- The Giant Canada Geese that have migrated are beginning to return, so you’ll either begin to see geese, or begin to see more of them.
- American Robins should be returning soon as well. Keep up to date with the Robin page of the Journey North website, and mark on the calendar when the first robin appears. Keep that date for comparison next year.
- One of the returning birds later in the spring will be the Savannah Sparrow. A published study from the University of Guelph has shown that this inconspicuous bird is engaged in cultural evolution -- changes in the males’ songs that appeal to females are passed down the generations by young birds, which mimic the songs of successful, older males. Check out the similarities and differences in songs from different locations.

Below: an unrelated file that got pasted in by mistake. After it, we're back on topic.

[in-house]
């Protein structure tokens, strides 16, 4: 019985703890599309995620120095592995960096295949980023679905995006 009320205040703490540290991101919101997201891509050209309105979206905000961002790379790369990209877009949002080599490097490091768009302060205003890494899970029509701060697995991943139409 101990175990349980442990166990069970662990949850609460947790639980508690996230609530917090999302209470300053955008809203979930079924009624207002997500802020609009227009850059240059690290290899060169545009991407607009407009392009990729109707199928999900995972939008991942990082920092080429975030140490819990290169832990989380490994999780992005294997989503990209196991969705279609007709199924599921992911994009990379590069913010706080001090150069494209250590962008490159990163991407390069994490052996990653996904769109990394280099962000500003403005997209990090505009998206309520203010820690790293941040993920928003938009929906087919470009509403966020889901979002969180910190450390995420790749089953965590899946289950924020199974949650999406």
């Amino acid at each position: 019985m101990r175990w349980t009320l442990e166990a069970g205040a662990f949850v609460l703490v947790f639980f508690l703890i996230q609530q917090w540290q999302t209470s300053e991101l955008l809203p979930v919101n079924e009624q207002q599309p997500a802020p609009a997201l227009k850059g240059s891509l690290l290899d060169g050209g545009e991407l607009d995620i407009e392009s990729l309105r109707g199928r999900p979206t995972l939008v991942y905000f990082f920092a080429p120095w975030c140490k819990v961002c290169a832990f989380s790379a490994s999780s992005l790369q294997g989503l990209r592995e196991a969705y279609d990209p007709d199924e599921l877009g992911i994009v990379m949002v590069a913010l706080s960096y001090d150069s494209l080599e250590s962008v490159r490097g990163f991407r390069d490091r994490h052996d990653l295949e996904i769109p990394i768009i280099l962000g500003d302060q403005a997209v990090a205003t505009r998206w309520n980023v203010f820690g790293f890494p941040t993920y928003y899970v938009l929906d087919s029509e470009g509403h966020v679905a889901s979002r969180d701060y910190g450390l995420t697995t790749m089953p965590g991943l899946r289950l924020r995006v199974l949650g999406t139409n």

- Heavy snows can be hard on White-tailed Deer, increasing the depth of snow and making it more difficult to move around. Deep snow (generally more than 50 cm) in late winter is particularly hard on White-tails, a southern species poorly adapted to moving around in it. As a behavioural response, the deer create deer yards, generally protected areas with less snow beneath evergreen forests, where they will trample down an area in order to move more easily. They will also stick to well-broken trails where possible. However, large herds can consume all available browse around these yards, leaving the animals no choice but to strike out through deep snow in search of more food. This is not exactly what we mean by deer yard, but the effect is the same. Feeding deer during a bad winter may seem humane, but winter losses can help keep deer populations in check, and healthier in the long run.